The nearly 160-year-old structure that stands on the former estate of renowned poet and news editor William Cullen Bryant will become a working mill again as restoration efforts continue.
"The Friends of Cedarmere has long wished to restore the mill as a functioning asset that would permit the public to be able to see the mill with a waterwheel," said John Dawson, president of the nonprofit.
The ornate Gothic Revival mill was built in 1862 for Bryant at his picturesque estate in Roslyn Harbor that overlooks Hempstead Harbor.
The building was used as a summer cottage and a mill to pump water and provide power for machinery. The mill stopped operation in the early 1900s and its main floor was converted into a sculpting studio around 1930 for Frances Bryant Godwin, the poet’s great-granddaughter, according to the book "William Cullen Bryant’s Cedarmere Estate," by Harrison and Linda Hunt.
Bryant died in 1878 and another great-granddaughter, Elizabeth Godwin, donated the property, including the mill, to the county in 1975.
The mill restoration that began last August follows an earlier phase of repair led by the Roslyn Landmark Society from 2008 to 2012. That restoration was funded by the Gerry Charitable Trust.
Tom Powell, Friends vice president who oversees the current restoration, estimated that the work to add the waterwheel and finish refurbishing the interior will be completed by the fall.
Visitors can expect to see a turning waterwheel powered by the water coming down from the nearby pond through a sluice, he said.
"Inside, we will have a viewing area that we are planning for demonstrations with the equipment and the machines that the mill will be operating," Powell said.
Restoration costs are covered by two grants: $147,000 from the Robert David Lion Gardiner Foundation and $130,000 from Nassau County’s capital plan funding, Powell said.
Legis. Delia DeRiggi-Whitton (D-Glen Cove) said Cedarmere’s natural beauty and historical value make the 7-acre land well worth preserving.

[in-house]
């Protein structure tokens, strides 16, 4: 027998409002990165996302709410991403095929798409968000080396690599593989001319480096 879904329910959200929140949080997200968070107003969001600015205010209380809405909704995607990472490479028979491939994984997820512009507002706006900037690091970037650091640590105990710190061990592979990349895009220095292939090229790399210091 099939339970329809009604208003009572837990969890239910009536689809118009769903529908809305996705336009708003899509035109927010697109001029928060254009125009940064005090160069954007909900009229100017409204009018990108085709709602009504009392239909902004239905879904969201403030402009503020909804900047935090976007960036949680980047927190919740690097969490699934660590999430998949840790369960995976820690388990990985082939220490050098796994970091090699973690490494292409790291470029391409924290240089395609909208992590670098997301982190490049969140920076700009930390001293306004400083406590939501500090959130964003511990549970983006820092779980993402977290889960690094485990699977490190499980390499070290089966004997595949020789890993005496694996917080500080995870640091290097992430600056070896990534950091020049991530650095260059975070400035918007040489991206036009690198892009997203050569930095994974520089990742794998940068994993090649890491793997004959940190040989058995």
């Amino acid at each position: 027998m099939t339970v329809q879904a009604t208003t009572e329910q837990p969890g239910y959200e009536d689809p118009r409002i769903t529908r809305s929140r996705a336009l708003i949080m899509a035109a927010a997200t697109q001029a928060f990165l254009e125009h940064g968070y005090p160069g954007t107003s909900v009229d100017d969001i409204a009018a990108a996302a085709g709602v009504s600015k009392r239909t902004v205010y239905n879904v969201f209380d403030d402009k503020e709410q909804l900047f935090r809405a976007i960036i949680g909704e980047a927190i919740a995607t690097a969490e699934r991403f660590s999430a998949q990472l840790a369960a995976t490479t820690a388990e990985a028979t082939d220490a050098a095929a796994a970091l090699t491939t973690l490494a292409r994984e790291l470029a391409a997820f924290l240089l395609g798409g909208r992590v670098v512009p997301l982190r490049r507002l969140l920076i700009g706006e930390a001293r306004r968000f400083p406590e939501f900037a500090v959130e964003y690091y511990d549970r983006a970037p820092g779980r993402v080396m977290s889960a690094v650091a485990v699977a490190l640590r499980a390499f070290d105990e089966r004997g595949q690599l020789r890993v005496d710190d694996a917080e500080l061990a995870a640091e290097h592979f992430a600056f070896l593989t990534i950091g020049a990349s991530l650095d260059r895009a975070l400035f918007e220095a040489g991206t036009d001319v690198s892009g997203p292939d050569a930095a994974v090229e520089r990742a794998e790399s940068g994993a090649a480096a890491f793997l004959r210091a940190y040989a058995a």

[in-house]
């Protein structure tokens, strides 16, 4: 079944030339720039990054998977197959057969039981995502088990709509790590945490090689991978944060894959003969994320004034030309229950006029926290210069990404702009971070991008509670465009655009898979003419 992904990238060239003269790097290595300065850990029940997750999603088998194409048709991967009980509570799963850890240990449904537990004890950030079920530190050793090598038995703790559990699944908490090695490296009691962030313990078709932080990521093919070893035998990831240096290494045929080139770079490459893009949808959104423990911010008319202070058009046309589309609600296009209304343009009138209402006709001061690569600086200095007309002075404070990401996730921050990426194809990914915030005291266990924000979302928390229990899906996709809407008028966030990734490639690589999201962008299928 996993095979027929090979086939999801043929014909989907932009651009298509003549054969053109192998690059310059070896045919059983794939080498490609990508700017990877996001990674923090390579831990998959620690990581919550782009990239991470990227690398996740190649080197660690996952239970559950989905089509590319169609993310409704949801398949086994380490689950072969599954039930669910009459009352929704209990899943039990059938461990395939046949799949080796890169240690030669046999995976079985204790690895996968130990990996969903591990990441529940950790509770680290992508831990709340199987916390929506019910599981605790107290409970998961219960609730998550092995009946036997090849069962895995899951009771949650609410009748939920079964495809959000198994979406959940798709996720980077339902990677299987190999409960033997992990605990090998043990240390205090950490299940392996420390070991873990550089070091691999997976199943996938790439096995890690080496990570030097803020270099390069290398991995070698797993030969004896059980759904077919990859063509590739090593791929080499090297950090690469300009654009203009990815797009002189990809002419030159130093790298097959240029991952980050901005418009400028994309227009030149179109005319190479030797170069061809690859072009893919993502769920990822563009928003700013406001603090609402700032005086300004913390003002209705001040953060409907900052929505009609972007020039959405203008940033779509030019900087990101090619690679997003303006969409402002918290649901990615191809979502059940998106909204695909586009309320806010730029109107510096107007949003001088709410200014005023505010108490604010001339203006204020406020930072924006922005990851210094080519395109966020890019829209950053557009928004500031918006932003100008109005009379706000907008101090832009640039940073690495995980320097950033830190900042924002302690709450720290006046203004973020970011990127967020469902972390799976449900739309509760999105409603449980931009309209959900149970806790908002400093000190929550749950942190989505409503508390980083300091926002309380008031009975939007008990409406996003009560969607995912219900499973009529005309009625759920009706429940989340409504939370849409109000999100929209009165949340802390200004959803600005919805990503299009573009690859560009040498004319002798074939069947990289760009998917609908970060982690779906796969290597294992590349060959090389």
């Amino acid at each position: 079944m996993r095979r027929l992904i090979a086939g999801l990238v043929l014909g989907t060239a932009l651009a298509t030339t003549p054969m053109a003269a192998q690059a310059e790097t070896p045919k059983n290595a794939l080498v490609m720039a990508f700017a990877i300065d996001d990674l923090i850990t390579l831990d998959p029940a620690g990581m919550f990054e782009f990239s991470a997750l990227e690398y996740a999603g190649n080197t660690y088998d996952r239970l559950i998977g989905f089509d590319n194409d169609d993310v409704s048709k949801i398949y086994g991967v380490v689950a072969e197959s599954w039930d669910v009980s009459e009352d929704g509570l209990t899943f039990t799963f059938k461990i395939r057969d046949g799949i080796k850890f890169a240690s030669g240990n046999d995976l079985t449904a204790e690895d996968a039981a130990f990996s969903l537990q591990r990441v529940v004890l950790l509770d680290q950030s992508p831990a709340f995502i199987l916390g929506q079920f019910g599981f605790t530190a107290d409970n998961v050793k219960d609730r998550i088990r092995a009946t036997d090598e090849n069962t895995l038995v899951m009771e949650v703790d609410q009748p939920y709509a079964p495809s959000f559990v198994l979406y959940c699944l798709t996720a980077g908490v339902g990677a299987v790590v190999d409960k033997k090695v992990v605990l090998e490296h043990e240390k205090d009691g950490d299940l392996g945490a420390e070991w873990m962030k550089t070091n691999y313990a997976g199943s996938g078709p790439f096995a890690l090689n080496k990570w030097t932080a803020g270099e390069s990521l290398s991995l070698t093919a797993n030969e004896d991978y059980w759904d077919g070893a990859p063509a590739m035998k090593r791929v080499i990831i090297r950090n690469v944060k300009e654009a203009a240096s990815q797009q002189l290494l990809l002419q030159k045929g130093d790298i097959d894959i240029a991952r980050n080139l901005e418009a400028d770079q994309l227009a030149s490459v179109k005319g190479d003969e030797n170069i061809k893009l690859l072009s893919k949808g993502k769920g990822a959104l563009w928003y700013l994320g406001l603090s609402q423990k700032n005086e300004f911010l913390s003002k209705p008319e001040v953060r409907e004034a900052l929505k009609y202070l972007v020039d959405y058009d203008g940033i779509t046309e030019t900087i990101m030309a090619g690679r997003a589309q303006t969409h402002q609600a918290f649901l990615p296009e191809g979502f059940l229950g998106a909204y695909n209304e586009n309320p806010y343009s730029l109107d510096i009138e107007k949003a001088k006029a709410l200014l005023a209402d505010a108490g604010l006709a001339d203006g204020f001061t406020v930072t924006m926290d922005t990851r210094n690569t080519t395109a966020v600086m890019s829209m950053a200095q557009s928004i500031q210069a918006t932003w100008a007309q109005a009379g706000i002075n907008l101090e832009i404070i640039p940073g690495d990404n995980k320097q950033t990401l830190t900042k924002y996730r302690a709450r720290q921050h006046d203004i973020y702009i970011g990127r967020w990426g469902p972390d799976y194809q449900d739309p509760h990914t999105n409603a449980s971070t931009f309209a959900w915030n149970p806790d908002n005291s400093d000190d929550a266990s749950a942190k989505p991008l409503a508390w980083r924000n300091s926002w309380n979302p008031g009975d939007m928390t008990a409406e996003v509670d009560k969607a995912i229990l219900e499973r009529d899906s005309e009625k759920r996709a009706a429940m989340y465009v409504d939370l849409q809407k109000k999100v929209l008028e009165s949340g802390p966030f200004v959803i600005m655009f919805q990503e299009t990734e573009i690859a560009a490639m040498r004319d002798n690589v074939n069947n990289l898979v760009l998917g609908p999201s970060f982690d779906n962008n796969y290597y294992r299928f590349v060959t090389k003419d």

"If anyone has ever driven past it, it’s really majestic. It looks like a watercolor from [French painter Claude] Monet," DeRiggi-Whitton said. "I think it’s so important to save these parts of history for future generations so everyone can appreciate how we got started and where we are."
Officials behind the restoration also are counting on a working mill to increase public interest when the pandemic is in the rearview mirror. The house museum is closed due to the COVID-19 pandemic, but the grounds are open to the public.
"I think it will be a focal point for visitors," Dawson said. "It will enhance the property a good deal, making it more well-visited."
County Executive Laura Curran said she believes that cultural institutions and historical sites like Cedarmere will help the county’s economic recovery.
"I see these sites, these kind of preserves, homes, mansions and museums, in general as really important to our recovery from COVID," Curran said. "When COVID is over, we want to draw more tourists, more people to come see these beautiful gems we have in the county."
BACK IN MOTION
- William Cullen Bryant built the ornate Gothic Revival mill in 1862.
- The mill was used to pump water and provide power for machinery. Its main floor was used as a summer cottage.
- In the early 1900s, the mill ceased operation.
- Around 1930, the mill’s main floor was converted into a sculpting studio for Frances Bryant Godwin, the poet’s great-granddaughter.
Source: “William Cullen Bryant’s Cedarmere Estate,” by Harrison and Linda Hunt